I realize how difficult it is to migrate through the amount of DNA information available and to come away feeling as if you understand it! Remember, Y-DNA is passed from father to son through all generations with little to no change.
Through research, I have found that those with current spellings other than GOWIN and even GOWAN appear to be more distantly related to my family. This includes those with current GOWEN, GOIN, GOINS, GOAN, GOEN, GOING, GOINGS, etc. surname spellings. The spelling of GOWEN is a bit different from the others in that it does seem to jump around a bit. From these results, there does seem to be a pattern of those that do not have a “W” within the name.
First, a bit of information about the spelling variation of a surname:
GOIN, GOEN, GOAN, GOING, GOYNES – Is known to be more of an English surname, although, there are some recorded with a few of these variants in portions of Northern Ireland. Another variant is GOWING, that includes the ‘w’, but is considered of English origin.
GOWAN, GOWEN, GOWIN, GOW – Are more common spellings of names found in Ireland and Scotland. It is an English version of the Gaelic ‘gobhann’ and ‘gobhainn’ with the ‘bh’ pronounced as a ‘w’. In Ireland it is also found to be preceded by both the O’ and the Mc, while in Scotland the Mc. This is not always the case and in later years a family may drop them from their name or took on the Anglican version of names (including Smith, Smyth, Smythe) to be accepted by the English and make it so they were able to buy land. “Gobhann’ and “Gobhainn” mean smith or blacksmith and it is also a type of daisy. The Gaelic spelling with the Mc was captured as Mac s'Ghobhainn. The Mc and O’ meant “son of” as in: James, son of the smith or James McGowan.
Although our surname changed over time (depending upon the scribe), our Y-DNA results indicate that we were residents of the British Isles (primarily SW Scotland) and having lived there for 8,000 years before finally arriving in the colonies of North America sometime in the 17th or early 18th century. This is probably why the ‘w’ would not leave our name when scribed over time. Most likely, our ancestors in the colonies, and through later generations, spoke the ‘w’ in the name although a few English scribes would still record it as the English version.
I have met many with our surname and those with a ‘w’ argue over the correct pronunciation: is it GOW-in (as in a cow) or GO-win. I can assure you that through my travels to England and Scotland, as well as working with Irish in Scotland, the debate continues even there! Most with our surname preceded by a Mc or Mac in Ireland and Scotland (and usually in America) state it as GOW-in not GO-win. From those that know Gaelic, I have found that it too depends upon the interpreter, although most go with the GOW-in version. I have also found that if there is an "a" instead of an "i" in the name, people pronounce it as GOW-in rather than GO-win. Rather strange, but true.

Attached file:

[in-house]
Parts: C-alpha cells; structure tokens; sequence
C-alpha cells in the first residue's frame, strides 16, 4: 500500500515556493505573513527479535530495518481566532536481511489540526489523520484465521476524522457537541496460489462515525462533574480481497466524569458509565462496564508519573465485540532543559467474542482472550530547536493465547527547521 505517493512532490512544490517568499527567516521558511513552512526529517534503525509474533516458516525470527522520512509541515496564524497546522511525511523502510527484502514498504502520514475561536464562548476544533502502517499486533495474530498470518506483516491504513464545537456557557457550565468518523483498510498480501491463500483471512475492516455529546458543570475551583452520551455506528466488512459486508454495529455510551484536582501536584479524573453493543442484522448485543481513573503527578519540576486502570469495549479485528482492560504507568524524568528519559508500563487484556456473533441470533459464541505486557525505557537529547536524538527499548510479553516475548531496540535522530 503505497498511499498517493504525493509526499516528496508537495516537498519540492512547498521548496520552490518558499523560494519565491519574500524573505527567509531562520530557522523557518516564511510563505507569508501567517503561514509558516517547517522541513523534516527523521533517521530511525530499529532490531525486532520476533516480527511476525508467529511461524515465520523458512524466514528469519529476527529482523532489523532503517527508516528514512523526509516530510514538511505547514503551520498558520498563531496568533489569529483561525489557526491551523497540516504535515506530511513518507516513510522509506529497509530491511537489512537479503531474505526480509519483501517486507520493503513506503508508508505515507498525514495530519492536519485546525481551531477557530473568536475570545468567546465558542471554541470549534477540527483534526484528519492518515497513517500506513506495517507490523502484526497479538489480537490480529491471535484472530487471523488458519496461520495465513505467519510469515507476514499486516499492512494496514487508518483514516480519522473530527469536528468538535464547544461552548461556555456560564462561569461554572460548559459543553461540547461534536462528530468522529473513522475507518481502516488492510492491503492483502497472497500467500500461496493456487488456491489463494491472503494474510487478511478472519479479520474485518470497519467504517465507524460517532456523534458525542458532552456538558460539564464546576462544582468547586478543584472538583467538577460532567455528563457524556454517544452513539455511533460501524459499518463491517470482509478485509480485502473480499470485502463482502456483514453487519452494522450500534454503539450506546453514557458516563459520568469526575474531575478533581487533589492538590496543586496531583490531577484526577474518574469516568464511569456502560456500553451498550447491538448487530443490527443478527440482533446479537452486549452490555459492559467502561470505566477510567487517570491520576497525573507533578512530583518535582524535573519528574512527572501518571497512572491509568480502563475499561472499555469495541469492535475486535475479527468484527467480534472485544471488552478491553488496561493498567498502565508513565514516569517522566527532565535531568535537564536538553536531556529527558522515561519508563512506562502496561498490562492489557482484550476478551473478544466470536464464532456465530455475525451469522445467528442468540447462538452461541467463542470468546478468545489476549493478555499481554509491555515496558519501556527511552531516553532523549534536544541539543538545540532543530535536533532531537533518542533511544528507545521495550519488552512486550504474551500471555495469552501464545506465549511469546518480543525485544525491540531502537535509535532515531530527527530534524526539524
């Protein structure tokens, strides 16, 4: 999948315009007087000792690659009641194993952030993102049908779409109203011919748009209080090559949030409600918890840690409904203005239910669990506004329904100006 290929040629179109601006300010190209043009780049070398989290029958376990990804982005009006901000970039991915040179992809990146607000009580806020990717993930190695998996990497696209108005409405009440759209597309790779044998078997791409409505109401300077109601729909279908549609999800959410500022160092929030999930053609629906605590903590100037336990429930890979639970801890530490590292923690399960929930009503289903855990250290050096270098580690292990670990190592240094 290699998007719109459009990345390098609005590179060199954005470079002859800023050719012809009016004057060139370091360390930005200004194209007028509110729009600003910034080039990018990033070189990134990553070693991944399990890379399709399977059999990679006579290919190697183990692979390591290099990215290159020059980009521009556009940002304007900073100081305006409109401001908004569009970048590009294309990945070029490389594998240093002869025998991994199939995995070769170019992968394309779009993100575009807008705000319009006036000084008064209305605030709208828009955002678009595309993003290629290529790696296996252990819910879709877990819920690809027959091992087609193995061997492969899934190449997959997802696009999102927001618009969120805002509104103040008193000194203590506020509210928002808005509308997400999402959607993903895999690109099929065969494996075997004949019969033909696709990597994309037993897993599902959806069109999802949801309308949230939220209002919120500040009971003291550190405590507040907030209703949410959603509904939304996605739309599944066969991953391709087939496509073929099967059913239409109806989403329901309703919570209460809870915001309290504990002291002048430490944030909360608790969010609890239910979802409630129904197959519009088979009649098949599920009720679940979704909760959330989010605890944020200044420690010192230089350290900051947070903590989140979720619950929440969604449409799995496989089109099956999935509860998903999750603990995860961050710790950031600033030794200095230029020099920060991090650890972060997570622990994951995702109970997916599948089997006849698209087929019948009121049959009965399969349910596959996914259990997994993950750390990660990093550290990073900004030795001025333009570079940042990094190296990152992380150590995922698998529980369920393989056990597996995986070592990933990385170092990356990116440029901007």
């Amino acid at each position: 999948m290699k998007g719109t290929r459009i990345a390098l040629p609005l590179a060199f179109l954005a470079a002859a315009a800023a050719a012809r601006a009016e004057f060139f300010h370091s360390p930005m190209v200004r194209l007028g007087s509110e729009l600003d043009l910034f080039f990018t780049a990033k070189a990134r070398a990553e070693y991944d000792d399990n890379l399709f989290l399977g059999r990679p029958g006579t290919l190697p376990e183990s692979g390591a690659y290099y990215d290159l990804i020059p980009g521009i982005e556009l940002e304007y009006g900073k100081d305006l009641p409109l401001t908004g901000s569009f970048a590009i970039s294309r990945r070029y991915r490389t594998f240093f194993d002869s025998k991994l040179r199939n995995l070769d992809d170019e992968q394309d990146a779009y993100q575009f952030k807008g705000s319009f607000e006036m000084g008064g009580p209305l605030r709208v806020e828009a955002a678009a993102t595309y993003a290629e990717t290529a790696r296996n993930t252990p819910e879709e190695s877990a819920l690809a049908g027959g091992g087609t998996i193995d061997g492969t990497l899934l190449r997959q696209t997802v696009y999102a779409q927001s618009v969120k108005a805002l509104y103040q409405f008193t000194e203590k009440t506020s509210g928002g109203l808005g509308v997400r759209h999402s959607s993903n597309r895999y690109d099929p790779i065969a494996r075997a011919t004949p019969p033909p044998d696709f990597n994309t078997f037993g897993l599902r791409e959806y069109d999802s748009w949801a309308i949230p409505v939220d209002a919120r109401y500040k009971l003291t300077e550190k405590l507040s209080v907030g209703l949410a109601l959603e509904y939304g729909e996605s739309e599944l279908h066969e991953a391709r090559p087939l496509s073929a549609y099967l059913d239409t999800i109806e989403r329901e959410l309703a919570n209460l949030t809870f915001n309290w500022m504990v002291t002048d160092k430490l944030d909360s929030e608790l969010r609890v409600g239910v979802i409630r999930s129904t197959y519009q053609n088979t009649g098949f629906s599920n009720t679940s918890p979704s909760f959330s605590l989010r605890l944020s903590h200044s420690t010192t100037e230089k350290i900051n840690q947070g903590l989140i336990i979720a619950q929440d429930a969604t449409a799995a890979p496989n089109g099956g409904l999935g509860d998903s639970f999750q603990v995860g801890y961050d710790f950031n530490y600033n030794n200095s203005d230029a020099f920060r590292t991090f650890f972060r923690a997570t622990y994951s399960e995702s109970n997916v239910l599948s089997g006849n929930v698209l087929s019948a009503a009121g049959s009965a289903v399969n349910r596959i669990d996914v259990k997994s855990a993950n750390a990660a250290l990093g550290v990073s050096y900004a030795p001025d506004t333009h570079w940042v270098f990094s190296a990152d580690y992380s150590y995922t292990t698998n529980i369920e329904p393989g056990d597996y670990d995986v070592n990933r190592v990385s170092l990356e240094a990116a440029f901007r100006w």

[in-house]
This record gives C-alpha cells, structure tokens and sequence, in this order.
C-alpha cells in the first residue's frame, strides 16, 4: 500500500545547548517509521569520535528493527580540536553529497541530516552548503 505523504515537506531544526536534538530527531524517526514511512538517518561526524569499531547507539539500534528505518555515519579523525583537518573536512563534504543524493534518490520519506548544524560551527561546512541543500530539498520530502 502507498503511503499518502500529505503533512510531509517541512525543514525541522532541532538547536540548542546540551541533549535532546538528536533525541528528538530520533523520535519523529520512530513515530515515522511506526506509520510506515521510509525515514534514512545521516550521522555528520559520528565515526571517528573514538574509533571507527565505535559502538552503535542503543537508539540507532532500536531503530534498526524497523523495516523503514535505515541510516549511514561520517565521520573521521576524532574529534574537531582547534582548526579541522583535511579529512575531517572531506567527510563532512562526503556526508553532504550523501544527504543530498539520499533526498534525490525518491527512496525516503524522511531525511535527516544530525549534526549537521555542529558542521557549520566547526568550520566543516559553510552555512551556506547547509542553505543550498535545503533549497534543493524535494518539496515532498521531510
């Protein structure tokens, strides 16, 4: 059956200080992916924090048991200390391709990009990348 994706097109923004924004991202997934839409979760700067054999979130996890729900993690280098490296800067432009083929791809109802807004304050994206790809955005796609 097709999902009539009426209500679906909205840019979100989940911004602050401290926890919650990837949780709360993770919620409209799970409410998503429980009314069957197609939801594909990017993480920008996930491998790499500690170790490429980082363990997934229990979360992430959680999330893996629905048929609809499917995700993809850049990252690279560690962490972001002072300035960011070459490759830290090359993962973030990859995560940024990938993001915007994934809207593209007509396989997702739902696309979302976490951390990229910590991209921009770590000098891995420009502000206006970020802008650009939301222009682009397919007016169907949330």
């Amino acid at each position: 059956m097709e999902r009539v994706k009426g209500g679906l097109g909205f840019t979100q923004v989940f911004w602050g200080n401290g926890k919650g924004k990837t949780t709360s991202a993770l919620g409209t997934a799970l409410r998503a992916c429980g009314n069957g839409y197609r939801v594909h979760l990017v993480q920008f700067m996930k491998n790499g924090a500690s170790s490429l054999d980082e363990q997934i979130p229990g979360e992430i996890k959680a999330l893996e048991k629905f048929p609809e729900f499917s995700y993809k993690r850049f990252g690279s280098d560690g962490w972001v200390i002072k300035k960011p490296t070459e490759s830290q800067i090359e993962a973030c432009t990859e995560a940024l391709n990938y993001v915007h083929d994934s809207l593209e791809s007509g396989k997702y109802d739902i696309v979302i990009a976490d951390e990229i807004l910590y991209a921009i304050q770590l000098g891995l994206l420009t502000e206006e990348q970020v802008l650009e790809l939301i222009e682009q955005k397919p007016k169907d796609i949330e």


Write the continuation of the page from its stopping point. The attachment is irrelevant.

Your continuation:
Now for the Y-DNA results. As I mentioned, these results are nearly conclusive using the small population of participants. From the results, it provides better information about correlation of origin and spelling out of 32 total participants with our surname and variant (including Mc) using Y-DNA results:
Thirteen returned results of haplogroup E1b1a and their surnames were GOIN, GOEN, GOAN, GOING, GOYNES. This Y-DNA is mainly restricted to Sub-Saharan Africa, where it reaches frequency of over 80% in West Africa. Since the Trans-Atlantic slave trade brought a significant number of men to the Americas who carried this haplogroup, it has frequencies of 58%-60% in African Americans. A high degree of participants that currently spell their name this way tend to find distant relatives that were recorded as a person of color, mulatto, melungeon, or believe their relatives to be members of the tri-isolates or of native American heritage.
Eighteen returned results of haplogroup R1b1b2 and haplogroup I2b1a with their surnames GOWAN, GOWEN, GOWIN, GOW (including Mc) and one GOWINS was recorded with a haplogroup of E1b1a. Twelve of these eighteen returned results as haplogroup R1b1b2. Haplogroup R1b1b2 is primarily found with high percentages in the British Isles and medium percentages in Spain and France. Some from R1b1b2 have been found related to Niall of the Nine Hostages, a famous king of Ireland. Six of these eighteen returned results of haplogroup I2b1a. Haplogroup I2b1a is found with a high degree in the British Isles (for over 3,000 years) and it’s highest percentage in SW Scotland for over 1,400 years.
The number of haplogroup R1b1b2 participants increased if you include SMITH and variants of that name.
My Y-DNA, and those known male family members that tested, had a result of haplogroup I2b1a. I conducted further tests as party of a study of this haplogroup and my results helped narrow this subclade to Scotland and determine the timeline and is known as I2b1a1 (M223+, M284+, L126+, L137+, L369+).
Therefore, this should further demonstrate that although you may carry the same surname (or variant) doesn’t mean you are related, even if the total number in America is very small! The scribing in early colonial America during English ruling, makes it an increasingly hard challenge when trying to sift through these variants in colonial history (pre- 1800’s) and find our line from those that resided in the same large counties with a variant or similar spelling. The scribes of that period certainly didn’t help us!
What will help, is if more males with these surnames would test. Please encourage your male relatives with these variants to do so, even if a known cousin already has! It’s painless and relatively inexpensive to do and with only 32 participating out of 45,000 it is needed.